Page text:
[Proj] a simple coordinate conversion problem
Noel Zinn (cc)
ndzinn at comcast.net
Tue Aug 14 08:11:43 EST 2012
I'd argue a "transform from spherical to ellipsoidal coordinates is not
necessary for some kinds of data, like meteorological data" because a
spherical earth is a fiction. A spherical model may be used for databases
or processing simplicity (ignorantly, IMHO), but it's impossible that
meteorological (or any other) data finding its way into the database is
based upon a sphere. Where would that spherical data come from? Not GPS.
So, the way to undo this ignorance is to treat (so-called) spherical data as
ellipsoidal and not apply any datum shift. Two wrongs in this case make a
right (well, almost, because the audit trail suffers). -Noel
Noel Zinn, Principal, Hydrometronics LLC
+1-832-539-1472 (office), +1-281-221-0051 (cell)
noel.zinn at hydrometronics.com (email)
http://www.hydrometronics.com (website)
-----Original Message-----
From: OvV_HN
Sent: Tuesday, August 14, 2012 7:03 AM
To: PROJ.4 and general Projections Discussions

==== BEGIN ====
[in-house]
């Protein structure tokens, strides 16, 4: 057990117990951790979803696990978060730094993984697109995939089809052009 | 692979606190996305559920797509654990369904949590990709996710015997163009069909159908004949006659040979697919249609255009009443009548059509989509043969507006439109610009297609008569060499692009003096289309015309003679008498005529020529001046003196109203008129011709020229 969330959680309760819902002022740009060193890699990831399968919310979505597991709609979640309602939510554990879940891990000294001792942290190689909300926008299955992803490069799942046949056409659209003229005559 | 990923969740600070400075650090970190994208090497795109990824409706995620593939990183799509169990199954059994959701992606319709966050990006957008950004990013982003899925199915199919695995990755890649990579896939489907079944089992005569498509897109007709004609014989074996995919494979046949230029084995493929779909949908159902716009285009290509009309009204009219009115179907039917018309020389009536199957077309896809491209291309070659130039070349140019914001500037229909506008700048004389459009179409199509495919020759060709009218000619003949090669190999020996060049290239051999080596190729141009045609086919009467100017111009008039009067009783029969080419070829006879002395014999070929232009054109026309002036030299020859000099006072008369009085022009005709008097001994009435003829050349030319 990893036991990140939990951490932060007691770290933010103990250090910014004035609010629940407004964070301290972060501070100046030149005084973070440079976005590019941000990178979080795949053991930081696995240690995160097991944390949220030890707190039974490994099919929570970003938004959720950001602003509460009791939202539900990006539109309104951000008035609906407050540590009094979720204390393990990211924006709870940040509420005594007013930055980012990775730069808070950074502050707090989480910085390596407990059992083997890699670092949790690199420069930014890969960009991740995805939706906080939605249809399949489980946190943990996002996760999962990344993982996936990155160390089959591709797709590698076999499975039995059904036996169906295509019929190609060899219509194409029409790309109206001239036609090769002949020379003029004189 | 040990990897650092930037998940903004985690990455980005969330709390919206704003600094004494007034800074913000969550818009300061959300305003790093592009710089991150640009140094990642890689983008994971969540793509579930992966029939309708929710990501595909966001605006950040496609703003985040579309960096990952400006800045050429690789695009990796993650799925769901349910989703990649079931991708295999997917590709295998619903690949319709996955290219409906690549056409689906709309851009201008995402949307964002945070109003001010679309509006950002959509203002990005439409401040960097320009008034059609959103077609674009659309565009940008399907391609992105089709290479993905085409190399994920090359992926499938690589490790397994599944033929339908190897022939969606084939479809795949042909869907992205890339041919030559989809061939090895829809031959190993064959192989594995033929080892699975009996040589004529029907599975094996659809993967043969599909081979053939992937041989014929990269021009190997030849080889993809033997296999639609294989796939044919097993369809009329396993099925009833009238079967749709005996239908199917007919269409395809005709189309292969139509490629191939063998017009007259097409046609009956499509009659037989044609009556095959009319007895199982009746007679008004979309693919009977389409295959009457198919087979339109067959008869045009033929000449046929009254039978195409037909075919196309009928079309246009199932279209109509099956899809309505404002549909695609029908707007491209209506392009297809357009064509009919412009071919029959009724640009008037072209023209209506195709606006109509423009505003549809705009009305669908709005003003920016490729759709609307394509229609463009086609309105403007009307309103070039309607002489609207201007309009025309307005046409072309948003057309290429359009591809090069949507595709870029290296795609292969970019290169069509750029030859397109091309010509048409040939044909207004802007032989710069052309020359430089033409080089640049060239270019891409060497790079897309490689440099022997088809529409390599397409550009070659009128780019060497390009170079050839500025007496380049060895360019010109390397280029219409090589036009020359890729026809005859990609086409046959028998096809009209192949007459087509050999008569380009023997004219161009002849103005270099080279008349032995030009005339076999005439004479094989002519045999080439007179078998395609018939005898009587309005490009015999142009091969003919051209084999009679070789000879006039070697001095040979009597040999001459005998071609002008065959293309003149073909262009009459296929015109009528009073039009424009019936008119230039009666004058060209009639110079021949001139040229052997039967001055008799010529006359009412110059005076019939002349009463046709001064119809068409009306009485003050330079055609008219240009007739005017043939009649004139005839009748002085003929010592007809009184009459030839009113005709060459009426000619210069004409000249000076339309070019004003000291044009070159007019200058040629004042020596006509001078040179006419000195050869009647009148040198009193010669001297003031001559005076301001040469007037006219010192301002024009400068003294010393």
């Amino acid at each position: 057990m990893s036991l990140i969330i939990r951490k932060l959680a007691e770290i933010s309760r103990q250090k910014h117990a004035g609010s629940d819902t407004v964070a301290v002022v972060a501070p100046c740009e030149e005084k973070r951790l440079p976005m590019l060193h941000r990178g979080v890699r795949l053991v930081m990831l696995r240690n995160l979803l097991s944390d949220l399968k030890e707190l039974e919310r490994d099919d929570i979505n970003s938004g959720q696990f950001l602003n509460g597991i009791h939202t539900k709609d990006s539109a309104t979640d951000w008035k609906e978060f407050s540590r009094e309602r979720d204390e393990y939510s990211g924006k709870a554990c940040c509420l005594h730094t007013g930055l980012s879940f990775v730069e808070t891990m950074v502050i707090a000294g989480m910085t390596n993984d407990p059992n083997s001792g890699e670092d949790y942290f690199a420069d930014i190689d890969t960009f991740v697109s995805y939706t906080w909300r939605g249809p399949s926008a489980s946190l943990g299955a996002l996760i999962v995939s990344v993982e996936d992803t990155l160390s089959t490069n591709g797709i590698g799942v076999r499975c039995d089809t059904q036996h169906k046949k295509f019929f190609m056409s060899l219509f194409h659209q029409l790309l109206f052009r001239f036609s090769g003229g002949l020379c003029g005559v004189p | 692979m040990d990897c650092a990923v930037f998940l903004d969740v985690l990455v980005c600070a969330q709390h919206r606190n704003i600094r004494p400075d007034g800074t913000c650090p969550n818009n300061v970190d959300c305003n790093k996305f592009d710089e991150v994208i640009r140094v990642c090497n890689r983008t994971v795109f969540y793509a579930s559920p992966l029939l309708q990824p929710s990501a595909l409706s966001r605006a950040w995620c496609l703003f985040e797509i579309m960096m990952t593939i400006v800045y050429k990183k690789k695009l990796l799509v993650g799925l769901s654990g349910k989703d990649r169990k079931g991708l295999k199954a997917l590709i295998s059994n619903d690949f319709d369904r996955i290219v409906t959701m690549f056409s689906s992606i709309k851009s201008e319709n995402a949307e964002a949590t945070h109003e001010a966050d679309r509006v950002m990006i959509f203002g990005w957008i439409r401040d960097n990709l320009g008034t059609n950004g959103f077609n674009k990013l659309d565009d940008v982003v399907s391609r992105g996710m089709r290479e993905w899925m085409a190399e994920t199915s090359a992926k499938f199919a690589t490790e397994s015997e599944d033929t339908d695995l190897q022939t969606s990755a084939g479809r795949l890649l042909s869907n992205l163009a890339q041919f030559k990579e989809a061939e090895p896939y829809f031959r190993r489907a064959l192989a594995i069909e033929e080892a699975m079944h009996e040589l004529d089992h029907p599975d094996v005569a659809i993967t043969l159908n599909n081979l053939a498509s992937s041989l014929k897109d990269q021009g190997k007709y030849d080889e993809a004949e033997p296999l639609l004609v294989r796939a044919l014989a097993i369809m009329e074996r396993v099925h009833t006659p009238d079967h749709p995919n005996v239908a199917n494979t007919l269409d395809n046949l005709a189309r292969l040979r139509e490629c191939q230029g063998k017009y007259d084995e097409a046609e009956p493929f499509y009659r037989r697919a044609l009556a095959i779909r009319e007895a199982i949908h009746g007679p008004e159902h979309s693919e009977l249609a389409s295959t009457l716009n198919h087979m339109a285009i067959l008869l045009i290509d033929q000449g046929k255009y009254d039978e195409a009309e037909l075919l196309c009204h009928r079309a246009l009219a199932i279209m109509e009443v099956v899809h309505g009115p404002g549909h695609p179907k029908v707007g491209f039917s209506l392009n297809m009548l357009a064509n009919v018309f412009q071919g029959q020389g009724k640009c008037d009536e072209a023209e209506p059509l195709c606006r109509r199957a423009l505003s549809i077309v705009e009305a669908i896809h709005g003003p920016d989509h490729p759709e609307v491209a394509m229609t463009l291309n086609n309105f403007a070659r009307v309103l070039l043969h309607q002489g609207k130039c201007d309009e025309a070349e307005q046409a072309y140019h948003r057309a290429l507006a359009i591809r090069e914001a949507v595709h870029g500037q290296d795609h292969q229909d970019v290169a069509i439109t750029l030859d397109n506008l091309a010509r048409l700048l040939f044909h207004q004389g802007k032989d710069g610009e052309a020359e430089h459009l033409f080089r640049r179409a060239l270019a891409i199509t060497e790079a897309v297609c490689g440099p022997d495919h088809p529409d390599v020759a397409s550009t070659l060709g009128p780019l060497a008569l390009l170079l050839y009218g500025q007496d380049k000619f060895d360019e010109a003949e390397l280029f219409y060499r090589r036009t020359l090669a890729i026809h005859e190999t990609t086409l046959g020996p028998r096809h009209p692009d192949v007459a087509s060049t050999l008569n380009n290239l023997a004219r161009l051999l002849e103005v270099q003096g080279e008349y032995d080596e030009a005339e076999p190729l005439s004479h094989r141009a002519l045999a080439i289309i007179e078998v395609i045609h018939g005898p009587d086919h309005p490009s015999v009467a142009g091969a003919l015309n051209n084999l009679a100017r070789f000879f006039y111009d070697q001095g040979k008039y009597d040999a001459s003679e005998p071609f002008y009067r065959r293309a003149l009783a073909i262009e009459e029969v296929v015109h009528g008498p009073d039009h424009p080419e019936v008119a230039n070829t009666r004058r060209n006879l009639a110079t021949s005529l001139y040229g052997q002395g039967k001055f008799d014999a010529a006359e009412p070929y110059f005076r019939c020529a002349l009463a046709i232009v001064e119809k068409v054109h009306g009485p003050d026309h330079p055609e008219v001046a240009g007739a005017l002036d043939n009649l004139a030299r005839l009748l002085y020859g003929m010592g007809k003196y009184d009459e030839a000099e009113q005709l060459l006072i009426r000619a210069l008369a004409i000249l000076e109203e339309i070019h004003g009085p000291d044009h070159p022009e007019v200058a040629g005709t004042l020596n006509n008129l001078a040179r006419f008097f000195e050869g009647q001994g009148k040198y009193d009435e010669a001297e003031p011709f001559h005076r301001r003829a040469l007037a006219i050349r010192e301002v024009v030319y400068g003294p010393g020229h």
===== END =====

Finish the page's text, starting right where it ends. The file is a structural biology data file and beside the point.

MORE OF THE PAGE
Subject: [Proj] a simple coordinate conversion problem
In reply to:
[Proj] a simple coordinate conversion problem
Martin Ivanov martin.ivanov at ifg.uni-tuebingen.de
Fri Aug 10 07:48:32 EST 2012
Dear users of PROJ,
I have a data set on a perfect sphere with radius 6371 km. The "projection"
is latitude-longitude, so the data practically are unprojected.
I need to transform the coordinates of the points in my data set from the
sphere
to WGS84. For that purpose I need the +towgs84 parameters for my sphere,
which I
do not know. Does someone have a clue how to get these parameters?
Any suggestions will be appreciated.
Best regards,
Martin
Reply:
A decent datum transformation program should be able to transform from
ellipsoid-ellipsoid, ellipsoid-sphere, sphere-ellipsoid, sphere-sphere. I
don't know if PROJ.4 can do this, but it should not be too difficult to
implement this in the code.
A transform from spherical to ellipsoidal coordinates is not necessary for
some kinds of data, like meteorological data?
Hmm..... let's take a test point, say lat=50d; lon=10d; h=120m; on the
Normal Sphere with a (rounded) radius of 6371000 meters. If I transform this
to the WGS84 ellipsoid with translations 0, rotations 0, scaling factor 0,
then I get the coordinates:
lat'=50.1892244; lon'=10; h'=5558.1 m.
I should say that about 5.4 km height difference and around 21 km difference
in northerly direction (with respect to the WGS84 ellipsoid) is quite
significant.
Possibly a bit too much to ignore, even for meteo applications.
Oscar van Vlijmen
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